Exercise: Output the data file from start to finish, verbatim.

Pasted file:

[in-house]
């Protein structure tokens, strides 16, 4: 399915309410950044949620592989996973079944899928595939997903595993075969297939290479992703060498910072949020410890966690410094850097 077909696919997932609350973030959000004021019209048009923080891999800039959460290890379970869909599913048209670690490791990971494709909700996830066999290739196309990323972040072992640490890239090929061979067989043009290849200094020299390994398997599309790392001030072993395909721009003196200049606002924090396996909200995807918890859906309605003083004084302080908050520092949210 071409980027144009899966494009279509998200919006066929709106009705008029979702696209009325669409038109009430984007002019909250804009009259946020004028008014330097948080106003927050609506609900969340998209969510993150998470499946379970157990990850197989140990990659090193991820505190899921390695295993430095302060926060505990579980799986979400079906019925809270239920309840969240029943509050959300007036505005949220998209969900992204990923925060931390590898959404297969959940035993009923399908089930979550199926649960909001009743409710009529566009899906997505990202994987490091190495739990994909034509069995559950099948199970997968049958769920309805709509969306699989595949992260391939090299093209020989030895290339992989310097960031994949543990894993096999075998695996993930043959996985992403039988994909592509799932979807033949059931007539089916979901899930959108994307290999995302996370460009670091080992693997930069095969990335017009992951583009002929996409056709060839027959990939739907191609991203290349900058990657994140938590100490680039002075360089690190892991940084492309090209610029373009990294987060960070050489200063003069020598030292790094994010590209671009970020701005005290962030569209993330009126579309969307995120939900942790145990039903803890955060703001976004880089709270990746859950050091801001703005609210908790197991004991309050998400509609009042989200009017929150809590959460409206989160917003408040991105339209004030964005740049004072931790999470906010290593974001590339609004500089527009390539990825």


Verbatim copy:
[in-house]
């Protein structure tokens, strides 16, 4: 399915309410950044949620592989996973079944899928595939997903595993075969297939290479992703060498910072949020410890966690410094850097 077909696919997932609350973030959000004021019209048009923080891999800039959460290890379970869909599913048209670690490791990971494709909700996830066999290739196309990323972040072992640490890239090929061979067989043009290849200094020299390994398997599309790392001030072993395909721009003196200049606002924090396996909200995807918890859906309605003083004084302080908050520092949210 071409980027144009899966494009279509998200919006066929709106009705008029979702696209009325669409038109009430984007002019909250804009009259946020004028008014330097948080106003927050609506609900969340998209969510993150998470499946379970157990990850197989140990990659090193991820505190899921390695295993430095302060926060505990579980799986979400079906019925809270239920309840969240029943509050959300007036505005949220998209969900992204990923925060931390590898959404297969959940035993009923399908089930979550199926649960909001009743409710009529566009899906997505990202994987490091190495739990994909034509069995559950099948199970997968049958769920309805709509969306699989595949992260391939090299093209020989030895290339992989310097960031994949543990894993096999075998695996993930043959996985992403039988994909592509799932979807033949059931007539089916979901899930959108994307290999995302996370460009670091080992693997930069095969990335017009992951583009002929996409056709060839027959990939739907191609991203290349900058990657994140938590100490680039002075360089690190892991940084492309090209610029373009990294987060960070050489200063003069020598030292790094994010590209671009970020701005005290962030569209993330009126579309969307995120939900942790145990039903803890955060703001976004880089709270990746859950050091801001703005609210908790197991004991309050998400509609009042989200009017929150809590959460409206989160917003408040991105339209004030964005740049004072931790999470906010290593974001590339609004500089527009390539990825």